Pelosi cleans up
“Ethics in politics is not the same as ethics in real life,” Wall Street JournalcolumnistDanielHenninger writes.
“Ethics in politics is a martial art. Thebiggestmistakeyoucanmakeis thinkingthattheethicspackageproposed by new Speaker Nancy Pelosi ismainlyabout‘cleaningup’politics. Maybe.Butit’sfirstofallaboutcleaning the clocks of the Republicans,” Mr. Henninger said.
“The House Republicans got lazy. Jack Abramoff, Tom DeLay, earmarks,DukeCunningham,BobNey. When Nancy Pelosi saw the Republicanshaddevelopedacompulsionto flagrantlythrowtheirweightaround, she grabbed them by the lapels of their Hickey Freeman suits, hoisted themintotheairandslammedthem onto the House floor, shrieking ‘the most corrupt Congress in history!’ That’s right. In history.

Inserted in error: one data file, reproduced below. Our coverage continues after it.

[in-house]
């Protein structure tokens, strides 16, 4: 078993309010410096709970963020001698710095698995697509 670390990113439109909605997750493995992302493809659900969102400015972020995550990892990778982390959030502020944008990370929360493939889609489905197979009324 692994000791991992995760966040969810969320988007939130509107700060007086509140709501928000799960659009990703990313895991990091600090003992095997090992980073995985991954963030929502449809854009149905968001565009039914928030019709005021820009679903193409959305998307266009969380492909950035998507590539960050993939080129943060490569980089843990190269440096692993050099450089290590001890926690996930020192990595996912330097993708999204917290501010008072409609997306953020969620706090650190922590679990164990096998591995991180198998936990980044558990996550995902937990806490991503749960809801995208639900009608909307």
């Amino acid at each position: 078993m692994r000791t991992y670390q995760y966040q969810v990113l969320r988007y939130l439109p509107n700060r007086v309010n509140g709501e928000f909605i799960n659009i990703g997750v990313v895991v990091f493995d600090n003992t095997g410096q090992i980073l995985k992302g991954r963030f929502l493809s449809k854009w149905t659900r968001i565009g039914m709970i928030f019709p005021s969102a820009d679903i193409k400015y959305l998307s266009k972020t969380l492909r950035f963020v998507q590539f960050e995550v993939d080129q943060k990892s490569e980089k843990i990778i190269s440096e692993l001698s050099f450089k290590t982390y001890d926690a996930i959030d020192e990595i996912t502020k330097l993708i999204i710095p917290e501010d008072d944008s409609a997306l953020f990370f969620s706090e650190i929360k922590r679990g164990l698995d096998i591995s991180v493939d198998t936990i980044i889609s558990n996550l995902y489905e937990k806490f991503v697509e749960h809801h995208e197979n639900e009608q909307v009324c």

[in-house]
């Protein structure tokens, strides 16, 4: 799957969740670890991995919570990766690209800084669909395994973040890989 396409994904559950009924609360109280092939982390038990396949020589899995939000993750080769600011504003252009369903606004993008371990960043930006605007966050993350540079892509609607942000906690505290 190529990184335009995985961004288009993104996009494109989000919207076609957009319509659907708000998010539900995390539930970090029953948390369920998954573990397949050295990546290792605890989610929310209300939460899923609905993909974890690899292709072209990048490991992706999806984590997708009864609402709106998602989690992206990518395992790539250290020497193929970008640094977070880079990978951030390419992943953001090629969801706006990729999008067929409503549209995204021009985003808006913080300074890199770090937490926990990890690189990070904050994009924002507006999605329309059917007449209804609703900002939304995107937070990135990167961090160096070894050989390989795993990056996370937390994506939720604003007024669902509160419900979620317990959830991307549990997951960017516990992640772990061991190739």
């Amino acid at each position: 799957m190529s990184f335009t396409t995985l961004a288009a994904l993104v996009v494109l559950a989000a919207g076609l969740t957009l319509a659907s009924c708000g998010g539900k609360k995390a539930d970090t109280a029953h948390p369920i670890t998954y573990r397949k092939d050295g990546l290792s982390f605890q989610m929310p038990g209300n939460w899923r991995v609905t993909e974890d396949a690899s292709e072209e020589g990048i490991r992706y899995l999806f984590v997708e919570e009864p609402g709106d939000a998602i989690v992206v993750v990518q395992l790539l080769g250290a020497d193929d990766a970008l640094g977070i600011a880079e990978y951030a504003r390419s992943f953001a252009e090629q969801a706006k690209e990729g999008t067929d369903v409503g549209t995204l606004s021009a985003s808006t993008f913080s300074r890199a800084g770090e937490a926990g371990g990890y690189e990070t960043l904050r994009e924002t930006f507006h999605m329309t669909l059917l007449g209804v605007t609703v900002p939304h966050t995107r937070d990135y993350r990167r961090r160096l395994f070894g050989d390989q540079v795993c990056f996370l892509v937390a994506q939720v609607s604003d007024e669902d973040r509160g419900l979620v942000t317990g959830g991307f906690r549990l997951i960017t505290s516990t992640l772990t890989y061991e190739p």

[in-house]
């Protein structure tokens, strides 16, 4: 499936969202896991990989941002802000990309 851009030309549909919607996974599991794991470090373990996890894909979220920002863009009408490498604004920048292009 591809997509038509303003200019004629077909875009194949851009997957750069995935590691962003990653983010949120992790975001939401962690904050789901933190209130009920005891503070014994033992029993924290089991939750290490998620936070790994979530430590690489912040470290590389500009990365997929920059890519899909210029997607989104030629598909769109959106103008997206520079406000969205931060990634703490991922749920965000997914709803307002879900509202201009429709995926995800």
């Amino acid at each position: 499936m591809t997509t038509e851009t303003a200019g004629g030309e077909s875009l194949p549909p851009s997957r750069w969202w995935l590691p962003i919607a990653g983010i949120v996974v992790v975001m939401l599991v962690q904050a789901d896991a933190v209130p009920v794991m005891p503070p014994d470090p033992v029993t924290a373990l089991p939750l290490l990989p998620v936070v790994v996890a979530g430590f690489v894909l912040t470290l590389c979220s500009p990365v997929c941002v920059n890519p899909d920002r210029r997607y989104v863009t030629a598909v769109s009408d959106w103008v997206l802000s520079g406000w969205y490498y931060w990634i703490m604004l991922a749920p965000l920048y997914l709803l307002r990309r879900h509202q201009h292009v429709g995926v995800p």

“Ms. Pelosi started the long road to earning a black belt in political ethics(again,nottobeconfusedwith ethics as taught at, say, Aquinas College) back in 1987 by studying the Master — Newt Gingrich. That was the year Nancy Pelosi entered the House as a California freshperson. And that was the year Newt Gingrich turned ethics into a weapon against the imperious Democratic House Speaker Jim Wright, who left in disgrace two years later. ‘We cur- rently have the least ethical speaker in the 20th century,’ said Grandmaster Gingrich. Nancy noticed.”
Thecolumnistadded:“Exploiting this gain, Speaker Pelosi is breaking a champagne victory bottle over the hull of a new set of House ethics rules. If you stare at these rules awhile, eventually you notice that they are less about the members of Congress than about They are about the bad people who lead the innocent lambs of Congress astray.Theyareabout‘lobbyists’and ‘privateinterests’and,notleast,‘corporate jets,’ which for the modern memberofCongressappeartobethe rough equivalent of demon rum.”